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||| The Carringtons In Gosford Park

||| Action!

||| The Best Films Of 2003

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||| Pass The Ammo

||| Not A Joan Crawford Film

||| Another Joan Crawford Film

||| A Joan Crawford Film

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||| "It's Pat" Revisited, Part 2

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||| And Your Subcultural Identity Politics Too!

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||| Top Ten Films Of 2001

||| The How Of Desire

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||| The Wild, Wild World Of Tobias Schneebaum

||| Black And White And In Color

||| Digital Video Blues Pt. 2

||| Digital Video Blues Pt. 1

||| Seeing The World Thru The Lens Of Hitchcock's 'Saboteur'

Tuesday, June 10, 2003

Not A Joan Crawford Film?

By Kevin John

What originally prompted me to write on "the Joan Crawford film" in the two previous "Continuity Error" columns was "Daisy Kenyon," a 1947 film starring Joan Crawford that always left me cold. Left me cold, that is, until I started to learn more about the auteur theory and discovered that Otto Preminger, a favorite of auteur theorists, directed it. Watching "Daisy Kenyon " through an auteur lens, it suddenly intrigued me as an apposite sample of Preminger's style. In short, where previously "Daisy Kenyon " failed as a Joan Crawford film, it now succeeded as an Otto Preminger film.

Despite their overall moody, laconic feel, Preminger's films become unbearably intense upon subsequent viewings because he never seems to be commenting on or critiquing characters that beg such scrutiny. This aspect of his filmmaking became increasingly pronounced in the late 1960s (although his 1952 "Angel Face" is perhaps the face-scratching epitome of this intensity). Characters who would traditionally be punished, killed off or obsessively investigated — Noel Coward in "Bunny Lake Is Missing" (1965); Nicol Williamson in "The Human Factor" (1980); the entire cast, save for possibly Jackie Gleason, of "Skidoo!" (1968) — are merely regarded from a cold distance in Preminger's hands. His cinema is a creepy one indeed.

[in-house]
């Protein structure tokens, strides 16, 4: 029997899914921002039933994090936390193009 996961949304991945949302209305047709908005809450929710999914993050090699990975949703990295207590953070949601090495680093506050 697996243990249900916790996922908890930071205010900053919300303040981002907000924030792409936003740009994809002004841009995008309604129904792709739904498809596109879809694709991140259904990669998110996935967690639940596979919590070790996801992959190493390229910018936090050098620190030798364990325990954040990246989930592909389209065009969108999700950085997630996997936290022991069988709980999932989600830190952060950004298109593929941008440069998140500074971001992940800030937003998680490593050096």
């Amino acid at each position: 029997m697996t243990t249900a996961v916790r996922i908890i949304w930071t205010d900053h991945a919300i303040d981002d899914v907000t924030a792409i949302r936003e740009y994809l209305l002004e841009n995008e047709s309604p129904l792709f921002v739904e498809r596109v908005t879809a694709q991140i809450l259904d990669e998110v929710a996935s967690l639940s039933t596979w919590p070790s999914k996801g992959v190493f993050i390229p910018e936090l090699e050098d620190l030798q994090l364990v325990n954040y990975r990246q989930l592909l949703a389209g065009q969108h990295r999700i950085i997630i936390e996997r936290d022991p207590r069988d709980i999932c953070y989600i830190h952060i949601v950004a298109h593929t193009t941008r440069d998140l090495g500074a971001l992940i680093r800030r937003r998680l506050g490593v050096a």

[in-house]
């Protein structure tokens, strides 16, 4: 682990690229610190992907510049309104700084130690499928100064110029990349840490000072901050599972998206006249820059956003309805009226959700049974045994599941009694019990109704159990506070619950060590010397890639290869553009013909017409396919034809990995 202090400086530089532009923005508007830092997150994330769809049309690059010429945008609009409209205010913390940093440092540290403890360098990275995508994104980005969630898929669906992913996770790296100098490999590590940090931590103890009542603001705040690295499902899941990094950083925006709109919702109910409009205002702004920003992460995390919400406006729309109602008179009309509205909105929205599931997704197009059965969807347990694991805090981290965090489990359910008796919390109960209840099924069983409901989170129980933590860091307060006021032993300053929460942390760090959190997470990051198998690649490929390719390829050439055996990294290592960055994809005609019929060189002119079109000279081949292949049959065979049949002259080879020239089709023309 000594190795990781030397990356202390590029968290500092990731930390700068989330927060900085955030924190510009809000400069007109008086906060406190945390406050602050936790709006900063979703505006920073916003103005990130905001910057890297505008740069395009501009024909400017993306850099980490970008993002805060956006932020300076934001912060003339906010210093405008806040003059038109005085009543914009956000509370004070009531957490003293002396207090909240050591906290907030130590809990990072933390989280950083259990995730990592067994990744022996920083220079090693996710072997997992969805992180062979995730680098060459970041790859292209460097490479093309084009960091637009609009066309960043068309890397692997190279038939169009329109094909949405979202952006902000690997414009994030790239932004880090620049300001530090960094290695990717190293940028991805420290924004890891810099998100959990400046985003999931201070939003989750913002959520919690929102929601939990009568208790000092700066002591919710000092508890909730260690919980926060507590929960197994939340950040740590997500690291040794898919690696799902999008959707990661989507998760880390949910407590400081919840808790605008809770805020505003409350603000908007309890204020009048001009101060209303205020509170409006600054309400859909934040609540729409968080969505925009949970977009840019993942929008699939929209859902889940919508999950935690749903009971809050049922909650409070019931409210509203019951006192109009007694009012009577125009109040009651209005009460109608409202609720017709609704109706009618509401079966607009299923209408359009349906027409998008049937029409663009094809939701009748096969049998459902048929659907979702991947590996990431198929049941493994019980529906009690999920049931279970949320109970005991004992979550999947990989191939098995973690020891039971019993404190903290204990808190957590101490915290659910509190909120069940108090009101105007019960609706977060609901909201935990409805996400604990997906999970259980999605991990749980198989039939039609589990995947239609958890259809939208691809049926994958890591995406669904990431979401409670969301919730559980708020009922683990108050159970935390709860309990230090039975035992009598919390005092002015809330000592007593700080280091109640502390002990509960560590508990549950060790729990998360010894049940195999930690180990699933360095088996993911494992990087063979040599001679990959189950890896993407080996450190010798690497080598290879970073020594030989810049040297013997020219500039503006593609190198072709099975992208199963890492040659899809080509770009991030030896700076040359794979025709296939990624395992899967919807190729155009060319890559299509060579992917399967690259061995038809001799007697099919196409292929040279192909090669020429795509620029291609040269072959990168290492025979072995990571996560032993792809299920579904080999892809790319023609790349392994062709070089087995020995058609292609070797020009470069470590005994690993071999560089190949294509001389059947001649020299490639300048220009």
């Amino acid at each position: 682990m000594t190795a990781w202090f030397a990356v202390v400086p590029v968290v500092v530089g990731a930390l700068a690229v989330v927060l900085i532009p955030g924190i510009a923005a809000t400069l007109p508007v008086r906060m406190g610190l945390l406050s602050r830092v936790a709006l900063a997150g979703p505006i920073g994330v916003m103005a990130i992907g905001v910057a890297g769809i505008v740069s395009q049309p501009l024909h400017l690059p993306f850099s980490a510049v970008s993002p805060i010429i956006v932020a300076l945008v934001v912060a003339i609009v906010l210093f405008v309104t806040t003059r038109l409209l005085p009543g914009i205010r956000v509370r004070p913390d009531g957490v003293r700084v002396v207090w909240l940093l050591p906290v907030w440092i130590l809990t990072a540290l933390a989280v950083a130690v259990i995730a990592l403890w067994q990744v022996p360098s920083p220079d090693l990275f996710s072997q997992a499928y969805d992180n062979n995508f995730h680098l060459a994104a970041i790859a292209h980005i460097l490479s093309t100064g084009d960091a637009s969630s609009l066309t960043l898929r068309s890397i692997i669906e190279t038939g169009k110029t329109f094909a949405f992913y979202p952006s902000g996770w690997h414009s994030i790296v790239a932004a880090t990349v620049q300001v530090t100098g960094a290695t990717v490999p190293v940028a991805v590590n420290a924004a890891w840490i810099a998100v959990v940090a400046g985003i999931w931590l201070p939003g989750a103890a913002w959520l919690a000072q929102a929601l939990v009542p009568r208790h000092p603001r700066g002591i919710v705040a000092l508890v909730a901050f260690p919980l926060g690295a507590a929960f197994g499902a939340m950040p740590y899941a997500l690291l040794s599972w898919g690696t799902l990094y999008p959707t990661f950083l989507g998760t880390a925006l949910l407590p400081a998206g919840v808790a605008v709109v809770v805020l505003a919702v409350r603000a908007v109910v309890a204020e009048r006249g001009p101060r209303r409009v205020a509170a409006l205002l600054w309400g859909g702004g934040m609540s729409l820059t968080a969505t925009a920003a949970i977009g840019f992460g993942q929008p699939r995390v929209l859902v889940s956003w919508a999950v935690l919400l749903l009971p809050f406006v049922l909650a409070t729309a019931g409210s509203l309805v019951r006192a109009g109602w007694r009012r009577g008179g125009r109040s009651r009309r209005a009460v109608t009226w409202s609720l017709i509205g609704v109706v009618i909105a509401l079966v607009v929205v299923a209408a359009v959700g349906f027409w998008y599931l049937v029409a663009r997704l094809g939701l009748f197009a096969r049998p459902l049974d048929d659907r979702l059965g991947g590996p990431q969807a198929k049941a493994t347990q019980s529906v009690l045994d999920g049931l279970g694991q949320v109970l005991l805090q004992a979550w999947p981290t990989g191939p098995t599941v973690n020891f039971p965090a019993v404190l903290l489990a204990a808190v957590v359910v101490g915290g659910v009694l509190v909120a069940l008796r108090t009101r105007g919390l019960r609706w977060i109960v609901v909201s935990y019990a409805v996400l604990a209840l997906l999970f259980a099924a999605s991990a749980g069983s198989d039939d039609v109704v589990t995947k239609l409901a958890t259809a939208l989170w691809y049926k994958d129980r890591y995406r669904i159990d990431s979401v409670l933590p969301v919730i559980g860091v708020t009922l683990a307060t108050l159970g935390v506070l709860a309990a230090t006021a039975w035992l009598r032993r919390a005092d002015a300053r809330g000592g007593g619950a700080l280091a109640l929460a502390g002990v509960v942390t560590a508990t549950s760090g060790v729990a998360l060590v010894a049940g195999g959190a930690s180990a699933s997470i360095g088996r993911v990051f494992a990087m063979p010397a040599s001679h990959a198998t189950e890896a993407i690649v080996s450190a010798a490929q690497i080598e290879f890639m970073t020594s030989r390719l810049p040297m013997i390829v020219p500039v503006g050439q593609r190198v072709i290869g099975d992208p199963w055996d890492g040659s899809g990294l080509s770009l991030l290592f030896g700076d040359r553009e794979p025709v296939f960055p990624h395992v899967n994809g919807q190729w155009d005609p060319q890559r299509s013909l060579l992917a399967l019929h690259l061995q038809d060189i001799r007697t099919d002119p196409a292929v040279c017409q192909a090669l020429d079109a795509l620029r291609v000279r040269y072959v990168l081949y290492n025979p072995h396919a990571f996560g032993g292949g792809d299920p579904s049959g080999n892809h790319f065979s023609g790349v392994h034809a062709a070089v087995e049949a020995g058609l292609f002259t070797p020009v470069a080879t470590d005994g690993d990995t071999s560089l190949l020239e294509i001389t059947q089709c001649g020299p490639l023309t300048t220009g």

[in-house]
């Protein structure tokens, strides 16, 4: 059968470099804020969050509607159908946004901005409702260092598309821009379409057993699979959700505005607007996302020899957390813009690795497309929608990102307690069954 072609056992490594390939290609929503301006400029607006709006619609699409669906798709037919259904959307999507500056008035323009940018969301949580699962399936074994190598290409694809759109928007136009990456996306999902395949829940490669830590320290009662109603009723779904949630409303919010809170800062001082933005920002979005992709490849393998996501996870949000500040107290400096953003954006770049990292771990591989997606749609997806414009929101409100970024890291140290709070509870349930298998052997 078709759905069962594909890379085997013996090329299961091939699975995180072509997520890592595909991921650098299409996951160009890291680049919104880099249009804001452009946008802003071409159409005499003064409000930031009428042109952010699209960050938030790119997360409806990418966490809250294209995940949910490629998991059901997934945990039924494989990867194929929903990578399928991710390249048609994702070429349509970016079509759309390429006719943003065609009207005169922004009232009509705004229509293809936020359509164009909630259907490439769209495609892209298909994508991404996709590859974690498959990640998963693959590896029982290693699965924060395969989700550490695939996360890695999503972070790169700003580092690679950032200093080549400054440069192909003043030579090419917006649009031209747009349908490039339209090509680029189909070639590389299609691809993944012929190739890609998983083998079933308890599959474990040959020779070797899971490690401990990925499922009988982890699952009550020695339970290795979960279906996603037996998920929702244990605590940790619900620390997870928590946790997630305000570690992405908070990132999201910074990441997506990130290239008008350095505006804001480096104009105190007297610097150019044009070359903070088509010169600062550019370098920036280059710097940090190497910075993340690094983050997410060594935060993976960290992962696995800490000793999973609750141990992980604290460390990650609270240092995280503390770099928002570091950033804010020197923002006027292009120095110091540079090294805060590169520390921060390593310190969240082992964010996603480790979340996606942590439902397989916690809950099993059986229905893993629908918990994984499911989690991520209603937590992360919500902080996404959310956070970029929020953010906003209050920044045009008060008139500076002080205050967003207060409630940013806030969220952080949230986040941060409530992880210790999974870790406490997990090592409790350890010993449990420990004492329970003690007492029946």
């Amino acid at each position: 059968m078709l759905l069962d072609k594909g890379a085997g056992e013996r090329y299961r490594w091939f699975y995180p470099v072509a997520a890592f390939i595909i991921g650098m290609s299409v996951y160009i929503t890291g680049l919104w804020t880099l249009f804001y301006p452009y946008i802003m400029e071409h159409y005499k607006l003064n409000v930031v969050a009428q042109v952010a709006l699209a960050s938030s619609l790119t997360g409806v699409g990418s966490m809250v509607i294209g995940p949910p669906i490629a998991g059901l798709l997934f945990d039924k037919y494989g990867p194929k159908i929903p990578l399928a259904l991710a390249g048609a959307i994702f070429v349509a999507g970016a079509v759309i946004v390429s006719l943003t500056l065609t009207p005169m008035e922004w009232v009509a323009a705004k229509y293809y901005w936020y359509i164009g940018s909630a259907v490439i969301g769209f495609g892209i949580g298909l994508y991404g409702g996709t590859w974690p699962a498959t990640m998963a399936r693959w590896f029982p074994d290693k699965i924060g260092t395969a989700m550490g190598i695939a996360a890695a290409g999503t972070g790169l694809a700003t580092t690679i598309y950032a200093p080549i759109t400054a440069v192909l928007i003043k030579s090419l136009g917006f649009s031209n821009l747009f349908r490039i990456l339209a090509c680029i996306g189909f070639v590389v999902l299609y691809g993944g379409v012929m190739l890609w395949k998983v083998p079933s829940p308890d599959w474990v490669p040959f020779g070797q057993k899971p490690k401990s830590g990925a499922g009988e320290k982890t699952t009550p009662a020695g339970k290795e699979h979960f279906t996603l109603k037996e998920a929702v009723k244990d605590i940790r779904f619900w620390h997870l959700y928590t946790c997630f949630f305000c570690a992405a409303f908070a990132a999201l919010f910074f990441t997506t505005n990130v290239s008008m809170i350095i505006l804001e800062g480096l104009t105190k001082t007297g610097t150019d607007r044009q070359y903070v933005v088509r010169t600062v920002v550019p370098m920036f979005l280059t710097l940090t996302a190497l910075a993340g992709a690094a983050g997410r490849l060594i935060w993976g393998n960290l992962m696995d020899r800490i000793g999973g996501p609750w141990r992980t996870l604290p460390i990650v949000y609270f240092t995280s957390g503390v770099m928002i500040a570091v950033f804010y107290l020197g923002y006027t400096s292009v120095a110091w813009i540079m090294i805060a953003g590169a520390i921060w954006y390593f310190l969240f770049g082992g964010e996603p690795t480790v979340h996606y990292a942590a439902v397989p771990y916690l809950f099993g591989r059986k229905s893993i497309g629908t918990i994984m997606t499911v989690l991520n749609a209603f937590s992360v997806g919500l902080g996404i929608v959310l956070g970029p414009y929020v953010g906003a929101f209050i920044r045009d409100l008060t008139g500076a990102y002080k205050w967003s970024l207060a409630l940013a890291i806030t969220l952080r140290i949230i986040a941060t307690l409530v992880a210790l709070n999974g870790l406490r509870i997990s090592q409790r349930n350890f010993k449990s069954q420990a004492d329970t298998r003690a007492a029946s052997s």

Unsurprisingly, it is a cinema not conducive to starmaking (or even star-maintenance). Stars are made and upheld in the glistening wet of the close-up, in the power plays of the shot/reverse shot. Preminger's camera is too busy framing and reframing its vantage point, as if it were planted on shifting sand, to borrow a phrase from critic Fred Camper. He is clearly making the film happen, structuring it through his desire — "Daisy Kenyon " no less than "Bonjour Tristesse." And it is for this reason that "Daisy Kenyon " does not feel like a "Joan Crawford film."

All throughout "Daisy Kenyon," Preminger will gaze at doors, peer through thresholds. He will already be waiting in the room when a scene starts and remain in the room after everyone has left and the door is closed. He is an eerie stalker, ever on the ready to observe the enervated gender relations of post-WWII America. The arty drift of his camera underlines itself as a singular viewing subject. In fact, at one point in the film, the camera follows Dan (Dana Andrews) through three doors into his office, mimicking the eyework of someone on his trail, panning left and right to catch the secretaries' reactions. This is how Preminger makes his presence felt, quite literally materialized in the fluid movements of his camera. One could come home to find him there already waiting to take his ambiguous observational stance on whatever comes before him.

But if "Daisy Kenyon" is indeed an "Otto Preminger film," it occupies a rather vexed position within Preminger's oeuvre. He himself had completely forgotten the film by the 1970s. And critics have scratched their heads over how to situate it against his relatively uncontested masterpieces. Perhaps there is something about the melodramatic form of the woman's film itself that seems to run counter to the materialist gestures of a Preminger, leaving "Daisy Kenyon " a curious draw in the end. As Crawford herself said of the film, "If Otto Preminger hadn't directed it the picture would have been a mess. It came off. Sort of."


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